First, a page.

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Fumanya Member dinosaur environment + Clidastes from Russia + more

Ben Creisler

A number of recent papers, dino and non-dino:

O. Oms, V. Fondevilla, V. Riera, J. Marmi, E. Vicens, R. Estrada, P.
Anadón, B. Vila & À. Galobart (2015)
Transitional environments of the lower Maastrichtian South-Pyrenean
Basin (Catalonia, Spain): The Fumanya Member tidal flat.
Cretaceous Research (advance online publication)

Sedimentological, palaeontological and geochemical data provide
detailed evidence of a marine-to-lagoon environmental succession
around the Campanian-Maastrichtian boundary in the Ibero-Armorican
domain. This regression is recorded by the succession of several
environments of the south-central Pyrenees basin: open marine mixed
shelf, marine restricted mixed shelf (both rudist-rich), tidal flat,
lagoon and fluvial dominated. The tidal flat setting belongs to the
Fumanya Member here described, which is the base of the Posa and
Massana formations (Tremp Group). The Fumanya Member is 5 m thick, is
built up of marly limestones and was an elongated tidal mudflat (100
km long, 25 km wide) developed in a foreland trough and was separated
from the Atlantic Ocean by an island-barrier system. In the lagoon
environment, marginal marine waters and continental fresh waters
alternated as documented by geochemistry and fossil molluscs. The
Fumanya Member is a dinosaur megatracksite, reporting the roaming
activity only of sauropods in tidal flats, a likely secure area
against predators. Feeding activity of these herbivores took place in
the lagoonal-lacustrine environments of the Posa Formation above the
Fumanya Member.


P. P. Skutschas & D. D. Vitenko (2015)
On a record of choristoderes (Diapsida, Choristodera) from the Lower
Cretaceous of Western Siberia.
Paleontological Journal 49(5): 507-511
DOI: 10.1134/S0031030115050123

Fossil remains (fragmentary dentaries and vertebrae) of Choristodera
indet. from the Lower Cretaceous Shestakovo 1 locality (Kemerovo
Region, Russia) are described. The taxon from Shestakovo is
characterized by primitive vertebral features (fused neural arches and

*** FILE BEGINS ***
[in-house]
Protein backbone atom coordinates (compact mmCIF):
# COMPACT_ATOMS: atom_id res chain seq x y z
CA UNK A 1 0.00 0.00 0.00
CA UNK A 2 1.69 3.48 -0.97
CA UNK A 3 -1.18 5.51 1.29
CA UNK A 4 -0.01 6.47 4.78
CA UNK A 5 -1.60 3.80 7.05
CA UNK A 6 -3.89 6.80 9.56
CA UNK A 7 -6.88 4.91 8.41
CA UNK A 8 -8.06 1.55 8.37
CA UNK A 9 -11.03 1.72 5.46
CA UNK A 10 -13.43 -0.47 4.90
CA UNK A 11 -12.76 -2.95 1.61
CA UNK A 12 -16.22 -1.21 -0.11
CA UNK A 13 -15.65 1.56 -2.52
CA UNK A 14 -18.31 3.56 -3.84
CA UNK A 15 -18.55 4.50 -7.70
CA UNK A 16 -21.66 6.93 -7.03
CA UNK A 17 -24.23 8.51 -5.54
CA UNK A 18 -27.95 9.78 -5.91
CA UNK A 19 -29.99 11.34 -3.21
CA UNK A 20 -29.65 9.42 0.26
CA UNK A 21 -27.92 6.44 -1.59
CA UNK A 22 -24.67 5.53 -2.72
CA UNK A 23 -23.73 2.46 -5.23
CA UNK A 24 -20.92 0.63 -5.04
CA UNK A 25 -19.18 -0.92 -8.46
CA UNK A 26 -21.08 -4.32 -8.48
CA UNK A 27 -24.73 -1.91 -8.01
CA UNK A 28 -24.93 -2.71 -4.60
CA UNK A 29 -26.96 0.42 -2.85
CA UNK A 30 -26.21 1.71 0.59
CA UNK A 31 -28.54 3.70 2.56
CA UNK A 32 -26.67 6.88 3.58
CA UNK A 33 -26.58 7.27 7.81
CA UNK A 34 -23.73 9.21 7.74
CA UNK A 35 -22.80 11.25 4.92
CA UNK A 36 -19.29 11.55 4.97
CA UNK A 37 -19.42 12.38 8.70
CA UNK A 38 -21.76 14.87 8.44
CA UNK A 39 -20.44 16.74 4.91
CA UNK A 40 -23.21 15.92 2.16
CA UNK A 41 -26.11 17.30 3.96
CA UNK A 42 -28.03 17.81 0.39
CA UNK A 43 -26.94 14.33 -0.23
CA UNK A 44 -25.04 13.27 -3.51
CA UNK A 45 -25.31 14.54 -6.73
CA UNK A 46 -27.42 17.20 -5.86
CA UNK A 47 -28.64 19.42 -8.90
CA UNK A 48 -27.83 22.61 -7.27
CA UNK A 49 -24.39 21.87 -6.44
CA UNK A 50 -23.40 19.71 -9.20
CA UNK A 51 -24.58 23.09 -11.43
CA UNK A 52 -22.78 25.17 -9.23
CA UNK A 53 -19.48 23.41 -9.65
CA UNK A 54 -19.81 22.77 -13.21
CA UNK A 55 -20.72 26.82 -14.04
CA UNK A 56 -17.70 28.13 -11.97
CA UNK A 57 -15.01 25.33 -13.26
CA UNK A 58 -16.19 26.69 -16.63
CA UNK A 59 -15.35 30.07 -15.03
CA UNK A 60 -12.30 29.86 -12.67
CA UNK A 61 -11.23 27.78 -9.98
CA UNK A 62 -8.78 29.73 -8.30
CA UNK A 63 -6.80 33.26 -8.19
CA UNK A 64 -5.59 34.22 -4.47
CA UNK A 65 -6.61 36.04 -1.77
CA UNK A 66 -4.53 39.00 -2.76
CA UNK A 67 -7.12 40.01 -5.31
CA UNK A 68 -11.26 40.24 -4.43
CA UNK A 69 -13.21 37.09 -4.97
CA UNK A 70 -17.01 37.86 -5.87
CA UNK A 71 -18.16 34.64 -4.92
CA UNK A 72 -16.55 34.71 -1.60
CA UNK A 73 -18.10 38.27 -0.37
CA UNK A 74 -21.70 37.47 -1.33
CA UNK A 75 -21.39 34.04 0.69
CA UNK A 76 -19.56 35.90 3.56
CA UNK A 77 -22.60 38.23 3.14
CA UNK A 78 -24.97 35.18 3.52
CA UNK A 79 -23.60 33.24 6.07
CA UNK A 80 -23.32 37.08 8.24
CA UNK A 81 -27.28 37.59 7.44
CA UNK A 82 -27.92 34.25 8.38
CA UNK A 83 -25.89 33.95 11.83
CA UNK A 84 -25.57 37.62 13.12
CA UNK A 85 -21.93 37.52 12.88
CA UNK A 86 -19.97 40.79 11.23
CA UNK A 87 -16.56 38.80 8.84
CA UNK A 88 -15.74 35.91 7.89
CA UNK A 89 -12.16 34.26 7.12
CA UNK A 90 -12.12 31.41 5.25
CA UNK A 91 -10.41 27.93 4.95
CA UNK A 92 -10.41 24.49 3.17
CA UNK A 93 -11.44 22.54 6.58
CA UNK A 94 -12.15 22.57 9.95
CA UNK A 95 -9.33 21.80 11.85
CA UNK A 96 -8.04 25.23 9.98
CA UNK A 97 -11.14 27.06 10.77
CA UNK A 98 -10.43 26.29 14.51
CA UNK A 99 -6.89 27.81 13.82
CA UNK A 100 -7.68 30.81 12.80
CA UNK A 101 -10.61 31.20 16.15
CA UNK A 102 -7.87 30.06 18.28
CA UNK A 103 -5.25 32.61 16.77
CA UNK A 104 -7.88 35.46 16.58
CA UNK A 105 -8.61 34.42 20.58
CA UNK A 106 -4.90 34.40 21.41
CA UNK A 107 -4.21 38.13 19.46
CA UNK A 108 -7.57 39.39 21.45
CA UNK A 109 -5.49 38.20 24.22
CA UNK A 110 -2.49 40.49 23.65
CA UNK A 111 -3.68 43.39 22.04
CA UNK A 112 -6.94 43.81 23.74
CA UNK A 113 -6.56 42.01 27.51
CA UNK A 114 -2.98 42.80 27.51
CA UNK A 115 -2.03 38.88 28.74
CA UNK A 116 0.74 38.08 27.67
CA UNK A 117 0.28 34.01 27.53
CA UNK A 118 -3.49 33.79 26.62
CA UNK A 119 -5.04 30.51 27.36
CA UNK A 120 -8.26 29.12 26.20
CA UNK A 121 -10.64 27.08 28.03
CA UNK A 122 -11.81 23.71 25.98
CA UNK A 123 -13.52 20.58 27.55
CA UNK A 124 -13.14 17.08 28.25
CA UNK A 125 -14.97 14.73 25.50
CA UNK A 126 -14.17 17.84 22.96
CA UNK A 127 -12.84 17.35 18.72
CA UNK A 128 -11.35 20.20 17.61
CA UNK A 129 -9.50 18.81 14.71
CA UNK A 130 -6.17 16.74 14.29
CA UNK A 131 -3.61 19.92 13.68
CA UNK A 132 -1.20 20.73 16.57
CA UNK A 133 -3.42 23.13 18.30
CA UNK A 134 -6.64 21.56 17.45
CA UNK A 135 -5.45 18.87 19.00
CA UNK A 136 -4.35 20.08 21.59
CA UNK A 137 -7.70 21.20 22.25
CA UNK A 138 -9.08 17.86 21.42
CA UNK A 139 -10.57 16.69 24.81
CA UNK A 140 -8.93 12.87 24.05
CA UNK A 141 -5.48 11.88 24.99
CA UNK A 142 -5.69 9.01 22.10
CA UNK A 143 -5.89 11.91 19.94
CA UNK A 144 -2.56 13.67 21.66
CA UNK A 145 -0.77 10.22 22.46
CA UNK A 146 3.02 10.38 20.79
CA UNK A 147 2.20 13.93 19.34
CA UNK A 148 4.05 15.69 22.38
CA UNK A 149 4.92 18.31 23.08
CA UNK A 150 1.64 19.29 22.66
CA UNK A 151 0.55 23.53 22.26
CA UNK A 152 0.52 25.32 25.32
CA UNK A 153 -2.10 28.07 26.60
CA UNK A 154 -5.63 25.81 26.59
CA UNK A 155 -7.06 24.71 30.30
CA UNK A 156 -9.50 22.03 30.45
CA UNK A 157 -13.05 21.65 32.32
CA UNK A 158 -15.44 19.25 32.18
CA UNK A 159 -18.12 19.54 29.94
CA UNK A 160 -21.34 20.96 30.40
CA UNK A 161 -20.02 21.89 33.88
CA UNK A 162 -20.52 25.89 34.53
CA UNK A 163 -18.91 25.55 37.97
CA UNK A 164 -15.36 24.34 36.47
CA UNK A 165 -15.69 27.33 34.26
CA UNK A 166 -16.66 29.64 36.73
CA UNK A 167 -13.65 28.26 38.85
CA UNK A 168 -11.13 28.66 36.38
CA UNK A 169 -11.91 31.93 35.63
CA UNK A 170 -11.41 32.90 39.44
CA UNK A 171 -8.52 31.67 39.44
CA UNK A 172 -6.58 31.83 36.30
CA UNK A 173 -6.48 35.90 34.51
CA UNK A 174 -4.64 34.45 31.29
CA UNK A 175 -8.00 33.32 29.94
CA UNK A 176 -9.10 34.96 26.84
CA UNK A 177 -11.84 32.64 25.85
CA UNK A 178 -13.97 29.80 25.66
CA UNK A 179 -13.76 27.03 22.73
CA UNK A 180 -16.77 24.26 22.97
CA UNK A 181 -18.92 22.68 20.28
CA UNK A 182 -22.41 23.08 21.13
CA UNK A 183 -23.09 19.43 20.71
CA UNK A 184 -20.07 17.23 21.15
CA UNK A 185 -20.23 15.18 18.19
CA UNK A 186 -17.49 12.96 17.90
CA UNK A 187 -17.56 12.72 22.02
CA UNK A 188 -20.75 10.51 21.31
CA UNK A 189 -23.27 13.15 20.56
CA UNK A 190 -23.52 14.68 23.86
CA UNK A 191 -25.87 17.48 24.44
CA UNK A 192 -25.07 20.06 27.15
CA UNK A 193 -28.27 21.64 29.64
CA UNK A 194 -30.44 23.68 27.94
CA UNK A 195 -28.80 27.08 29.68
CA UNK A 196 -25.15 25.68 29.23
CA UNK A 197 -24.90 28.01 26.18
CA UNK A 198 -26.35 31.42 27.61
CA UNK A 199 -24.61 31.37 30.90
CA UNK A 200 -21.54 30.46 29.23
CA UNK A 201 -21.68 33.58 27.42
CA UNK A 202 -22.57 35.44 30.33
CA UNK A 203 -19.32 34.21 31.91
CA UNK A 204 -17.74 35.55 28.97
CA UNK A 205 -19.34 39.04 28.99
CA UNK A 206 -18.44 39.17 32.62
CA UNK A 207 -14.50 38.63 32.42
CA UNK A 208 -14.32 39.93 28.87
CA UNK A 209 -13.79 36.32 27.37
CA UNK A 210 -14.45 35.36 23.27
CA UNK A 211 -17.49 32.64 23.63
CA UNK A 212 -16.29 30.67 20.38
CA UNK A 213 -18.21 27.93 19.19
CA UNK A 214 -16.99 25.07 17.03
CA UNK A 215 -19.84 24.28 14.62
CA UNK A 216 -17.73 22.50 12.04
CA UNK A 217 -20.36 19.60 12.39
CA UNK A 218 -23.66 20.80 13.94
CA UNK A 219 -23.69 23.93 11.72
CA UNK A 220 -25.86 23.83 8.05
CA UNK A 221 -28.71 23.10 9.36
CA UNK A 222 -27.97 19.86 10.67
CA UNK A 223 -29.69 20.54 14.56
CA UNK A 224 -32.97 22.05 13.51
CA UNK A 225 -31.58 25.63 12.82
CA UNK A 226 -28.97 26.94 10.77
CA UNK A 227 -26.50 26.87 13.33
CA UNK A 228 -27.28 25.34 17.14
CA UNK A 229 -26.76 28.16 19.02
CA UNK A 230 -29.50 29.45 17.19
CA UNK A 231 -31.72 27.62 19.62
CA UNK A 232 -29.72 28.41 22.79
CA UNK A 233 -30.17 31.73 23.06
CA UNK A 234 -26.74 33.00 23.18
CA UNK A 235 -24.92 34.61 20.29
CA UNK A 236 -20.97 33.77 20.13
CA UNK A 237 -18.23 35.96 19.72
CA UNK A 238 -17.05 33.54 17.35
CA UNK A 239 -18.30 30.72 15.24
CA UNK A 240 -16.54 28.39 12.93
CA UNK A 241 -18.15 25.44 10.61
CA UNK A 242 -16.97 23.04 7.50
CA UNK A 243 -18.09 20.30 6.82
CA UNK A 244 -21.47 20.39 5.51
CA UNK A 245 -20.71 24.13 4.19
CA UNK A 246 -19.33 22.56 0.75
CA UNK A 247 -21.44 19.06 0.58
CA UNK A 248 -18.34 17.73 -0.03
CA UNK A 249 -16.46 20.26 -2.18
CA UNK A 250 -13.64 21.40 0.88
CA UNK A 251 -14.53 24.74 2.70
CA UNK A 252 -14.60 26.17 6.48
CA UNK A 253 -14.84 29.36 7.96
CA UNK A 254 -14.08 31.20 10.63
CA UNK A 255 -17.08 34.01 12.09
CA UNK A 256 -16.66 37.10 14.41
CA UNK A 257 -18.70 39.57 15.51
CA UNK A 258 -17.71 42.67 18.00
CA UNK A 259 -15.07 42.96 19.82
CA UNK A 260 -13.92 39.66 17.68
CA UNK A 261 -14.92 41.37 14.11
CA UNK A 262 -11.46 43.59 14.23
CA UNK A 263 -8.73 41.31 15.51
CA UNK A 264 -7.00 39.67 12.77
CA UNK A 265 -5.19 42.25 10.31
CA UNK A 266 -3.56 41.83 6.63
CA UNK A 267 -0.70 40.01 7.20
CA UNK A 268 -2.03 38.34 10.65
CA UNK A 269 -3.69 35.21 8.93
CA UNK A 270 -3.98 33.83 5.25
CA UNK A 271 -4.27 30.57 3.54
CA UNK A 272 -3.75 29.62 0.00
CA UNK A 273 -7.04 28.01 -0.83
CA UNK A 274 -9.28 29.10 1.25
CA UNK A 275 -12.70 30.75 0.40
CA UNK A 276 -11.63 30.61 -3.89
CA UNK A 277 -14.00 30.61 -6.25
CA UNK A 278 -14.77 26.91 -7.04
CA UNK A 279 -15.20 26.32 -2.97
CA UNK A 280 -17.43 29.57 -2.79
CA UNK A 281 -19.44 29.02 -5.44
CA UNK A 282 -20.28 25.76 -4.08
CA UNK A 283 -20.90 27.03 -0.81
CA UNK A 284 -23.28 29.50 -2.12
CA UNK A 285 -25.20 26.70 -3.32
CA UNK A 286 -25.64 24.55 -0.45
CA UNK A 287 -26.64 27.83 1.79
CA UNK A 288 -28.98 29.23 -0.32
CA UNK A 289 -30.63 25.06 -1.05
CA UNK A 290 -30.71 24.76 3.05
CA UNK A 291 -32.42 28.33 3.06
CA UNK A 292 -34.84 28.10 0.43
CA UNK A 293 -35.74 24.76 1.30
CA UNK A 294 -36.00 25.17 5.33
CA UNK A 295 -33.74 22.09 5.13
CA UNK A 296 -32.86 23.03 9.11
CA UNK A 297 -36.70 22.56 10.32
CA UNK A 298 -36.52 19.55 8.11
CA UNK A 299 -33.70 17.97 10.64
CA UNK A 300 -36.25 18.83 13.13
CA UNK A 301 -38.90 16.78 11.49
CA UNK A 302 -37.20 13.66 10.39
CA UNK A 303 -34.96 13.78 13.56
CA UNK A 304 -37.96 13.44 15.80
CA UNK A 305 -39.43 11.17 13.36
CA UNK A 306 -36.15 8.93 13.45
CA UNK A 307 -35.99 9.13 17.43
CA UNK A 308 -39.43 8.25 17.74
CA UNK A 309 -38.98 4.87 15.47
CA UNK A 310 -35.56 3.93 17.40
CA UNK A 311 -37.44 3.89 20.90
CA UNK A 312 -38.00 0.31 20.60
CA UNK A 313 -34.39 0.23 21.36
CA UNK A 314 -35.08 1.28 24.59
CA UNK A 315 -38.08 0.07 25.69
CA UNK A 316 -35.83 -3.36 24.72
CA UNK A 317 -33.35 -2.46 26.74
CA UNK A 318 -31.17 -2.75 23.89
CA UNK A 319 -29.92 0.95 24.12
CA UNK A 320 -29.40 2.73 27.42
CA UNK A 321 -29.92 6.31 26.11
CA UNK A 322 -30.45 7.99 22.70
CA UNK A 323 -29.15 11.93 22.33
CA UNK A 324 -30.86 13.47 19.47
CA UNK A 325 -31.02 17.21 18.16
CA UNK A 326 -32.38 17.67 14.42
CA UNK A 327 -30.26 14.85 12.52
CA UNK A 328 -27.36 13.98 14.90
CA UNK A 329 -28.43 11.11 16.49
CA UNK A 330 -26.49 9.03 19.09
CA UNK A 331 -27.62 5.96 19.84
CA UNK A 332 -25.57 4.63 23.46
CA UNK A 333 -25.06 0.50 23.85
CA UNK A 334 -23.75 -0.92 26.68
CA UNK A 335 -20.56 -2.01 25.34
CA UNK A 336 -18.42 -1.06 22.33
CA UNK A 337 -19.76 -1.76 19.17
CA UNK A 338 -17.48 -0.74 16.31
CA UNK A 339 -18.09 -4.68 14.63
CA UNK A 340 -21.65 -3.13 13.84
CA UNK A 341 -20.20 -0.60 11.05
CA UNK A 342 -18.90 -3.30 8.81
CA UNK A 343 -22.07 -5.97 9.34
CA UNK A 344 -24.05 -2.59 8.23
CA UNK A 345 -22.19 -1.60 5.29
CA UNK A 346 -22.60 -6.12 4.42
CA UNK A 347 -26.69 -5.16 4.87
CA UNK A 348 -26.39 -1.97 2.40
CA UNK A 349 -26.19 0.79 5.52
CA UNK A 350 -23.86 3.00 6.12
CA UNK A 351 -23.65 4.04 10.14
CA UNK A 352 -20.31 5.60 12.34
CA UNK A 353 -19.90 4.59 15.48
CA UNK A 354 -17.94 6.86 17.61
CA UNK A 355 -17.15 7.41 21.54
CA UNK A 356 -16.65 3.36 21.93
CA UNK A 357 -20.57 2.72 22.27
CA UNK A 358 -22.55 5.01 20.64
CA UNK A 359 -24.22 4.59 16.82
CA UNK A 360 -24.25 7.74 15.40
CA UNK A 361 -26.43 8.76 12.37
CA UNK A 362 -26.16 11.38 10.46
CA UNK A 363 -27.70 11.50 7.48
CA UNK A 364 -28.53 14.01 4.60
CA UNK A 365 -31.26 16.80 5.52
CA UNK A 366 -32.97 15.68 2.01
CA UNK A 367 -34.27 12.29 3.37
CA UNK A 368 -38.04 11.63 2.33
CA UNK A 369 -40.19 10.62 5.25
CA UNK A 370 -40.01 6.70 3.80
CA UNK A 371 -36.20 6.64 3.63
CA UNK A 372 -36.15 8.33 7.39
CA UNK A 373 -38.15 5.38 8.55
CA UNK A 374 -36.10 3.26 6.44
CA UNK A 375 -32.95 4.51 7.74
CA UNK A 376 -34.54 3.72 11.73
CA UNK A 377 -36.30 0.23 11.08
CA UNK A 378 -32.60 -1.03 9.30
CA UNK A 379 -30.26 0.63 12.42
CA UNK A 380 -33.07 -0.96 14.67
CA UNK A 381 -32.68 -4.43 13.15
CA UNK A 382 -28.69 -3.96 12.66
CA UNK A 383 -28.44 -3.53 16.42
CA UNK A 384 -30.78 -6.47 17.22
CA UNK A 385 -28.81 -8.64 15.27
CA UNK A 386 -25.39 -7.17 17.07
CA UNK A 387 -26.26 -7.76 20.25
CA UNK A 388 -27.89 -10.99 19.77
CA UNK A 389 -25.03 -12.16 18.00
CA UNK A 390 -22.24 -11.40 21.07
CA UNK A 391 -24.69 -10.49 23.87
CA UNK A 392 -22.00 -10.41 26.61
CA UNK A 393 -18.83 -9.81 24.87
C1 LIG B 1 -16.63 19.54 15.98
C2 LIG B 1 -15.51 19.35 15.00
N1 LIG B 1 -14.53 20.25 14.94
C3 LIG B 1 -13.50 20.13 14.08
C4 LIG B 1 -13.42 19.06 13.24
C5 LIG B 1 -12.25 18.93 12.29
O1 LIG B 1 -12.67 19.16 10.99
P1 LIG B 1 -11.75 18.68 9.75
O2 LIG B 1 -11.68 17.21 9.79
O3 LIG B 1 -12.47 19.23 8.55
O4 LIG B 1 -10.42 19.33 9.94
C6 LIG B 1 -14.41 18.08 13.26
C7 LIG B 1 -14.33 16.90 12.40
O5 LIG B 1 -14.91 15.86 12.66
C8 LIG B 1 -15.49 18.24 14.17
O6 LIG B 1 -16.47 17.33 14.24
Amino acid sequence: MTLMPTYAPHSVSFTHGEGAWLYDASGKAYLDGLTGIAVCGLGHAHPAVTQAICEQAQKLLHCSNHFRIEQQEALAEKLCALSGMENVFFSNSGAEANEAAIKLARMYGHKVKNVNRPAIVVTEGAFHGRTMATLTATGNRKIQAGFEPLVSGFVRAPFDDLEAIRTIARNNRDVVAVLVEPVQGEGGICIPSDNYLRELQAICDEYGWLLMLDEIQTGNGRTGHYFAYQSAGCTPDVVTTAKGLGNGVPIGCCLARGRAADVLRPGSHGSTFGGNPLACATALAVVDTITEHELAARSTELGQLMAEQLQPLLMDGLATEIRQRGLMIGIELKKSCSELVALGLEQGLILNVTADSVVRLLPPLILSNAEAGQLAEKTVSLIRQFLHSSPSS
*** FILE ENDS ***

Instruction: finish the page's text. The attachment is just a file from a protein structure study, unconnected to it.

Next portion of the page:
centra of the cervical vertebrae, elongated dorsal vertebrae) combined
with the presence of dentin folds at the tooth bases (advanced
character typical of neochoristoderes). Phylogenetic relationships of
the form from Shestakovo and other Choristodera are uncertain.


D. V. Grigoriev, M. S. Arkhangelsky & S. M. Merkulov (2015)
A record of Clidastes propython Cope (Squamata, Mosasauridae) in the
Upper Cretaceous of the Saratov Region, Russia.
Paleontological Journal 49(5): 512-520
DOI: 10.1134/S003103011505007X

A frontal of the mosasaur Clidastes propython from the Beloe Ozero
locality in the Saratov Region (Rybushka Formation, Campanian Stage,
Upper Cretaceous) is described. The investigated specimen differs from
the frontals of other members of the genus Clidastes in the relatively
straight lateral flanks. Reliable records of Clidastes outside America
have previously been reported only from Great Britain, Sweden, and
Germany. The new record from the Beloe Ozero locality expands the
known geographical range of the species C. propython and genus


Final version of paper poster earlier in pre-print form:

Karl Bates, Susannah C.R. Maidment, Emma R. Schachner & Paul M. Barrett (2015)
Comments and corrections on 3D modeling studies of locomotor muscle
moment arms in archosaurs.
PeerJ 3:e1272
doi: https://dx.doi.org/10.7717/peerj.1272

In a number of recent studies we used computer modeling to investigate
the evolution of muscle leverage (moment arms) and function in extant
and extinct archosaur lineages (crocodilians, dinosaurs including
birds and pterosaurs). These studies sought to quantify the level of
disparity and convergence in muscle moment arms during the evolution
of bipedal and quadrupedal posture in various independent archosaur
lineages, and in doing so further our understanding of changes in
anatomy, locomotion and ecology during the group’s >250 million year
evolutionary history. Subsequent work by others has led us to
re-evaluate our models, which revealed a methodological error that
impacted on the results obtained from the abduction–adduction and
long-axis rotation moment arms in our published studies. In this paper
we present corrected abduction–adduction and long axis rotation moment
arms for all our models, and evaluate the impact of this new data on
the conclusions of our previous studies. We find that, in general, our
newly corrected data differed only slightly from that previously
published, with very few qualitative changes in muscle moments (e.g.,
muscles originally identified as abductors remained abductors). As a
result the majority of our previous conclusions regarding the
functional evolution of key muscles in these archosaur groups are